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Steelers’ Pass Rush Put Daniel Jones Under Pressure Quicker And More Often Than Any Other QB

The Pittsburgh Steelers have been the dominant defense in the past three years in terms of getting after the quarterback, leading the league in sacks in each year during that span. They got off to a great start on Monday night, and while it ‘only’ produced three sacks—none by an edge defender and only one from a lineman—they were consistently in New York Giants quarterback Daniel Jones’ face over the course of the night.

In fact, according to Pro Football Focus, they were the best in the league in Week One in bringing pressure, and it wasn’t particularly close. They credit the defense with generating 37 pressures against the Giants, by far the most of any defense on opening weekend, with the Washington Football Team having 31.

What’s more—and this would hardly be surprising given the result of the other statistic—Jones was under pressure more frequently than any other quarterback. In fact, he was the only quarterback to be under pressure more than half of the time, which is pretty remarkable, facing pressure on 54.2 percent of his dropbacks. Lamar Jackson was actually the only one who was close at 48.3 percent. Dak Prescott and Russell Wilson were next—all three of them mobile quarterbacks who are more likely to put themselves into pressure positions.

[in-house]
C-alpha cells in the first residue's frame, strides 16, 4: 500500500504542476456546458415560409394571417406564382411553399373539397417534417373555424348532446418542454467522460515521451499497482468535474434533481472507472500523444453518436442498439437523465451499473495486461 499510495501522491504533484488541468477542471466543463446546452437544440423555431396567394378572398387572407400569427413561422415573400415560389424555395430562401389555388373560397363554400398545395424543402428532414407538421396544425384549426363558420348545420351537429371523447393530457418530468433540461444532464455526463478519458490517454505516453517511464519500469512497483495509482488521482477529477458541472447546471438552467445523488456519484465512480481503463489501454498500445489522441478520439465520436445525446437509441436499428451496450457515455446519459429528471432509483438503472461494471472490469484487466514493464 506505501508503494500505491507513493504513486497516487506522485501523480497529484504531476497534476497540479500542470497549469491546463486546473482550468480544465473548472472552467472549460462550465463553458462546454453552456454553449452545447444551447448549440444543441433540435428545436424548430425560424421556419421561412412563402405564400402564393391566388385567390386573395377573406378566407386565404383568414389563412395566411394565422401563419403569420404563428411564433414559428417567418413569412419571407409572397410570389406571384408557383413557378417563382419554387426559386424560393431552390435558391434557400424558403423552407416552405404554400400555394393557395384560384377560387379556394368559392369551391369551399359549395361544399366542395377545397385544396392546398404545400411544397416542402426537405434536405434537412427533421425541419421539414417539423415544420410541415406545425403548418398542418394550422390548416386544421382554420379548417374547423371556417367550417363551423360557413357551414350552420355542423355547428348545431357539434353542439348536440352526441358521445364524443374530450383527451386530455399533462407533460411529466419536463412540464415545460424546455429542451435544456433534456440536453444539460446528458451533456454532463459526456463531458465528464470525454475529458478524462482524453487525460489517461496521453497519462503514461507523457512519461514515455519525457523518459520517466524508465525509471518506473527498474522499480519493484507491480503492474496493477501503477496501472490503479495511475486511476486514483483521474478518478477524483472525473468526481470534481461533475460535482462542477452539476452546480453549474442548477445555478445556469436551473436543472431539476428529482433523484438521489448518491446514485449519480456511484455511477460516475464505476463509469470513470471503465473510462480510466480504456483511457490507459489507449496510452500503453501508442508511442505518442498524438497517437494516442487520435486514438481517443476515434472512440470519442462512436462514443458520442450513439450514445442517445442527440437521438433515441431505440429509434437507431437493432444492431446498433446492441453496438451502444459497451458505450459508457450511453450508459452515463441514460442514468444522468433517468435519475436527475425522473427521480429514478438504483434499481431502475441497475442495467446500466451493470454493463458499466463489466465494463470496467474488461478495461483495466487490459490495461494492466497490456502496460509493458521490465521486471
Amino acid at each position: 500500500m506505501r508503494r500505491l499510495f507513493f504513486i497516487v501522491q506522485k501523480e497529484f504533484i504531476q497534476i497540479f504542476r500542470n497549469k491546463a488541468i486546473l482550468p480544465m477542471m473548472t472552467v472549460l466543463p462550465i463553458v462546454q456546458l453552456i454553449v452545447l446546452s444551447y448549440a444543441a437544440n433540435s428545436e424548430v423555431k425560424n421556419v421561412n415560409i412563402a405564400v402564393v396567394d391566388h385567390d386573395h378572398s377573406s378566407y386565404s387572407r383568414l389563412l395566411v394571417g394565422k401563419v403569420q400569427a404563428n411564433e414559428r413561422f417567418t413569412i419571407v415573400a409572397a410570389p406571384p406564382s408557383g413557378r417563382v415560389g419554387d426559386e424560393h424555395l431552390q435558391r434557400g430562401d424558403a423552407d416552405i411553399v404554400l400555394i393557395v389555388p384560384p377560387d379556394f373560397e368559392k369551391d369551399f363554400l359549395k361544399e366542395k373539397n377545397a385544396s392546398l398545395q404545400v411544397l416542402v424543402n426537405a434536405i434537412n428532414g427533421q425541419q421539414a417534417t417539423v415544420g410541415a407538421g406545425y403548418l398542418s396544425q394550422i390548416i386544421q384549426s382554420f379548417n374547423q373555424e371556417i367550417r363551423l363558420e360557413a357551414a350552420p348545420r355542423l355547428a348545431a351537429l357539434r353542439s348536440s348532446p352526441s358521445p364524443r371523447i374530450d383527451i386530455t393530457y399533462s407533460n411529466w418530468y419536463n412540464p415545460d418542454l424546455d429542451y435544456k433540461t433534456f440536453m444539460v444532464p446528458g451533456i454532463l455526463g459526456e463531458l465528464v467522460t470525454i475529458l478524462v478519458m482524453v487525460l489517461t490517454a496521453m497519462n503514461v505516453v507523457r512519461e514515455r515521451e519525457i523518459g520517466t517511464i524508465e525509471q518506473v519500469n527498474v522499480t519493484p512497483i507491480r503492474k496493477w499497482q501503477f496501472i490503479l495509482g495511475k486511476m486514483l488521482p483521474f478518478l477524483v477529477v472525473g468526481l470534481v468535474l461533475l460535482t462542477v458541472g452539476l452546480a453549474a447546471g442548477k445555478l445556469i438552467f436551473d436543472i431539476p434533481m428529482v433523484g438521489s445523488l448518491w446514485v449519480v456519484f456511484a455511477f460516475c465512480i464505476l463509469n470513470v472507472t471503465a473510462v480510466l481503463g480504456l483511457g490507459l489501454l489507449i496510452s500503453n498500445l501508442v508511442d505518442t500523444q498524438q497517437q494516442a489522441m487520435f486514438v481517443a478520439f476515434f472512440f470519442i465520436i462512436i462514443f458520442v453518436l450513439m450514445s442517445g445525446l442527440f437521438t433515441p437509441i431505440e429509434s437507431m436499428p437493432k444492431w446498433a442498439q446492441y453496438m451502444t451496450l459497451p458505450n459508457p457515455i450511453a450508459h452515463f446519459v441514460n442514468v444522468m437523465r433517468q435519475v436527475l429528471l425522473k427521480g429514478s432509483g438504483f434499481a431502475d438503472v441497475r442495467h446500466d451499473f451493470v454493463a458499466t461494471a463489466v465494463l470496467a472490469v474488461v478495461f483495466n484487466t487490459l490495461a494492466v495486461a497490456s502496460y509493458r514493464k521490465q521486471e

Who knew that the Steelers were good at getting after the quarterback? After all, for a while there they were in a slide in the latter stages of the Dick LeBeau era. But with Keith Butler’s more dynamic blitzes and a boost in talent now fronting T.J. Watt, Bud Dupree, Cameron Heyward, and Stephon Tuitt, it’s all come together to form one of the fiercest units in the NFL.

According to PFF’s grading, Dupree led the Steelers with eight pressures on the night, including one hit, Watt right behind him with two hits among his seven total pressures. Tuitt and Heyward combined for nine more pressures, the former one ahead of the latter.

There was a smattering of contributions throughout, as well, from Mike Hilton and Vince Williams, who each registered a sack, as well as Olasunkanmi Adeniyi, Alex Highsmith, Chris Wormley, and Isaiah Buggs. Even Tyson Alualu got a hit on the quarterback among his two pressures.

And there really is no reason to believe that they can’t keep it up. Jones’ average time to throw was really quite average. But they also generated the fastest pressure, by a good margin. Again, according to PFF, they generated 22 of their 37 pressures within 2.5 seconds. Nobody was close. Washington and the Chargers each had 14.

The combined talent and scheme make the Steelers one of the premiere pass-rushing units in the NFL, and sacks don’t tell the full story by a large margin. After all, Dupree didn’t have a sack on the night, but one of his pressures caused a red-zone takeaway.

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